The Laws of Government is a comprehensive legal treatise on the law of Canadian democracy. This book is a one-stop-shop for an area of law and policy that is emerging quickly. Almost every year, Parliament has had to deal with controversies involving electoral reform, political fundraising rules, ethics and conflict of interest, access to information, judicial appointments, parliamentary reform, and minority governments, to name a few. The book grapples with these contemporary issues.
Each chapter deals with a discrete area in the law of democratic governance, providing a detailed account of the relevant legal and policy issues and exploring the nature and likelihood of law reform. It includes original empirical research on judicial and non-judicial governor-in-council appointments, lobbying, and legislative productivity in Parliament.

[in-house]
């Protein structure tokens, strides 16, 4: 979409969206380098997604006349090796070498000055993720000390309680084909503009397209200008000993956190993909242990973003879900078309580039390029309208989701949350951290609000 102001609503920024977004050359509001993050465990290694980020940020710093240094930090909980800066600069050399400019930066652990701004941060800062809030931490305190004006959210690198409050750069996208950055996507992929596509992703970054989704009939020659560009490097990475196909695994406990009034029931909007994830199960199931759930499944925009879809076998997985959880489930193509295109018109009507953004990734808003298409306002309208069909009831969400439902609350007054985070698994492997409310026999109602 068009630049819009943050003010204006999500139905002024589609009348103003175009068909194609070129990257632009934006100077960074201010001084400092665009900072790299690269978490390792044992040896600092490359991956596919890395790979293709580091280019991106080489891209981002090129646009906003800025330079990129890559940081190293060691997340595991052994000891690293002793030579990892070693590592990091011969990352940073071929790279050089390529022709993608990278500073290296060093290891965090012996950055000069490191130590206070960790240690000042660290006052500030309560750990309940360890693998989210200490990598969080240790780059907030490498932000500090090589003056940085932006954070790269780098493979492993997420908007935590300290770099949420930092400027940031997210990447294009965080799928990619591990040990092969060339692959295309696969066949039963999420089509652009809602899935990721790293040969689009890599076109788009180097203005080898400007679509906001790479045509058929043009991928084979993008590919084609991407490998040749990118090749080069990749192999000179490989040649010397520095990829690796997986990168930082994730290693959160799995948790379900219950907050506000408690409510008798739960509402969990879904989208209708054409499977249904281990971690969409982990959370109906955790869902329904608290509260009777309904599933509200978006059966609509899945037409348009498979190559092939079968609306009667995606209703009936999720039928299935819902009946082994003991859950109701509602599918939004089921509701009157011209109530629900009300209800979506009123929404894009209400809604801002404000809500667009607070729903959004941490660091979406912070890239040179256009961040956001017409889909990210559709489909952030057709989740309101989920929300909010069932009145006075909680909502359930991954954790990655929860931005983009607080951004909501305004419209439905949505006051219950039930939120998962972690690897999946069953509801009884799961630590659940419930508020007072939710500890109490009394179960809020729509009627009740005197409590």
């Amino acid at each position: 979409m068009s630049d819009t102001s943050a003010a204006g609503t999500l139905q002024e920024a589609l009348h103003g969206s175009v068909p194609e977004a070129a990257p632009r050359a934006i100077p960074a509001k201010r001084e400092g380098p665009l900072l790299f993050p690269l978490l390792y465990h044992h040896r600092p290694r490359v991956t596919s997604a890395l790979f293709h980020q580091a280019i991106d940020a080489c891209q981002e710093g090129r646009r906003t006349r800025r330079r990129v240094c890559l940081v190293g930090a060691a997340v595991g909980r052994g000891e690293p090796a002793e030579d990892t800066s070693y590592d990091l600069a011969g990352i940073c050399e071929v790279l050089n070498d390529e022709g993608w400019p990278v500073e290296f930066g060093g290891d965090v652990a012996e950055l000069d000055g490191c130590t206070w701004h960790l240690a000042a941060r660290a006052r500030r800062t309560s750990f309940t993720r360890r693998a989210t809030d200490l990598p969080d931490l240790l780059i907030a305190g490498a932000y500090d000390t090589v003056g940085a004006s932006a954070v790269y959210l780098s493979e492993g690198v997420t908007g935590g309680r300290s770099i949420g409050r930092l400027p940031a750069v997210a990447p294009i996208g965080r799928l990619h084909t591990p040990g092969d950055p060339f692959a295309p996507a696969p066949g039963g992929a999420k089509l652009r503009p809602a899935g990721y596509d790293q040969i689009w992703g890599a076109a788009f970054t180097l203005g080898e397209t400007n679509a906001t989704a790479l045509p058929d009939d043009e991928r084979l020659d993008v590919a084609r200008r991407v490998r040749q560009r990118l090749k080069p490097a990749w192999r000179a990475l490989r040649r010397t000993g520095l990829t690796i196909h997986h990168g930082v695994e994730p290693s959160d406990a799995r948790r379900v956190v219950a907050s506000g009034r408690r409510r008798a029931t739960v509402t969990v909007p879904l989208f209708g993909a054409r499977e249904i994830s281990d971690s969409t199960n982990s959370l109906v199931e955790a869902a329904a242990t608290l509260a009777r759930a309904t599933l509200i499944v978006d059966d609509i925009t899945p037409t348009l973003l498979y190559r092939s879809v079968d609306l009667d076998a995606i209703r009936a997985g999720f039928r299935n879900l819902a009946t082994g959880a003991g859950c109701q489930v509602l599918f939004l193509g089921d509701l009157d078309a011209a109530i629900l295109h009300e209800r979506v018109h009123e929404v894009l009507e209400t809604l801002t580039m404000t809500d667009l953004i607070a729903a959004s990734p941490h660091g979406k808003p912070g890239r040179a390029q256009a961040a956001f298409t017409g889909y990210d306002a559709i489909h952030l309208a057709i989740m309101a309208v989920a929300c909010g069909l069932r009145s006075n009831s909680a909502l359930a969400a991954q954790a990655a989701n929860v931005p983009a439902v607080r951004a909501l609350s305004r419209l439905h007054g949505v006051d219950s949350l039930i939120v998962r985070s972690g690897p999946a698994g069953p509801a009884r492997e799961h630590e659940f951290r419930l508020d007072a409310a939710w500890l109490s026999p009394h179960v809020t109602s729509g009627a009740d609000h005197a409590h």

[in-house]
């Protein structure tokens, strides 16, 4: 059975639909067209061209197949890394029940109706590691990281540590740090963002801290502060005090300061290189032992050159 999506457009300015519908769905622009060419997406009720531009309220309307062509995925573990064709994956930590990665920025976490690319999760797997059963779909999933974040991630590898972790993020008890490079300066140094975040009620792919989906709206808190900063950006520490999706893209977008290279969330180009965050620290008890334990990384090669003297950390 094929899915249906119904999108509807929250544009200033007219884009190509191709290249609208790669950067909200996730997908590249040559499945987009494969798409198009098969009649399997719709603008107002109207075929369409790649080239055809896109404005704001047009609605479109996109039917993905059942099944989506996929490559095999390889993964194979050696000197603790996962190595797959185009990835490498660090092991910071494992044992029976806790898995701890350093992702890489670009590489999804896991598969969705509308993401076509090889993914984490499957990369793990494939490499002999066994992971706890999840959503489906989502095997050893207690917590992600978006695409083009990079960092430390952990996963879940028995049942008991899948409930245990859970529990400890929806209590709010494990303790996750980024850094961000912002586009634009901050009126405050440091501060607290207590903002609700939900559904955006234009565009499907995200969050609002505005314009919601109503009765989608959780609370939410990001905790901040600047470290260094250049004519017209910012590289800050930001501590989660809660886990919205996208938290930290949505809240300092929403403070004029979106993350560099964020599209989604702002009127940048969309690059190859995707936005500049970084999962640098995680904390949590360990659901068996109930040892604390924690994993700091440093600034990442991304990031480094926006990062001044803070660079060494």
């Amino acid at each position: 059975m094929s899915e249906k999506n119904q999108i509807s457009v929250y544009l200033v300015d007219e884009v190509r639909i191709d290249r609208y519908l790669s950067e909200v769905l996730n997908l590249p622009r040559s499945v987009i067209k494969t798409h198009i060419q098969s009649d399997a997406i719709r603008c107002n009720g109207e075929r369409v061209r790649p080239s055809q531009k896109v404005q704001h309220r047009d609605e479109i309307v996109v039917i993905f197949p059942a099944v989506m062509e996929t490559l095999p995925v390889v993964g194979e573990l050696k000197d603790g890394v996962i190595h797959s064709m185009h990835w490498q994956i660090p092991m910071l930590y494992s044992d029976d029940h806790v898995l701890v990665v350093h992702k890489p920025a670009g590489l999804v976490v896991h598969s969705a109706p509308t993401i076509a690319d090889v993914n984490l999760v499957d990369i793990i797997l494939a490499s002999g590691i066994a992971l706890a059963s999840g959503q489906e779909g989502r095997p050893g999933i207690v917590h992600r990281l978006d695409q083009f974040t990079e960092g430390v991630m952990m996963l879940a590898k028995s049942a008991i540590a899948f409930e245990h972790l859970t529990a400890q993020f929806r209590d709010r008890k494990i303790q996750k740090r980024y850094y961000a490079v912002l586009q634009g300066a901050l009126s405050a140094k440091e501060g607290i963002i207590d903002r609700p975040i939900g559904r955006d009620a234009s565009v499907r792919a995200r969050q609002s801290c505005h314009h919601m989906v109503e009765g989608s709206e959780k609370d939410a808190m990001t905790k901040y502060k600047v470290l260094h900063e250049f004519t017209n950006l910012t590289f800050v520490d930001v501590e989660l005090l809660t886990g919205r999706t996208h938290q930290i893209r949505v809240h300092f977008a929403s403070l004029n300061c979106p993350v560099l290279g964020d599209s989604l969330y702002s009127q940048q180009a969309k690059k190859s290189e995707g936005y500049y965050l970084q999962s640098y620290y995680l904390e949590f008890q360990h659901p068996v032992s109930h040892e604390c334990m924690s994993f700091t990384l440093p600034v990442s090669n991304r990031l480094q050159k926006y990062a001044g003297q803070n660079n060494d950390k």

The book is intended as a rigorous legal resource, but one that is accessible to a non-legal audience. It has multidisciplinary appeal, incorporating public administration and political science themes. The Laws of Government is essential reading for journalists, elected officials, public servants, lobbyists and all who are interested in politics and Canadian democracy.
This second edition incorporates changes in the law since 2005. In particular, the Conservative government’s Federal Accountability Act, which received royal assent in December 2006, revamped the Canadian law of government accountability – especially that dealing with ethics. Since 2006, other refinements to the legal superstructure supporting democratic governance at the federal level have been put in place. All of these new developments are reflected in the revised volume.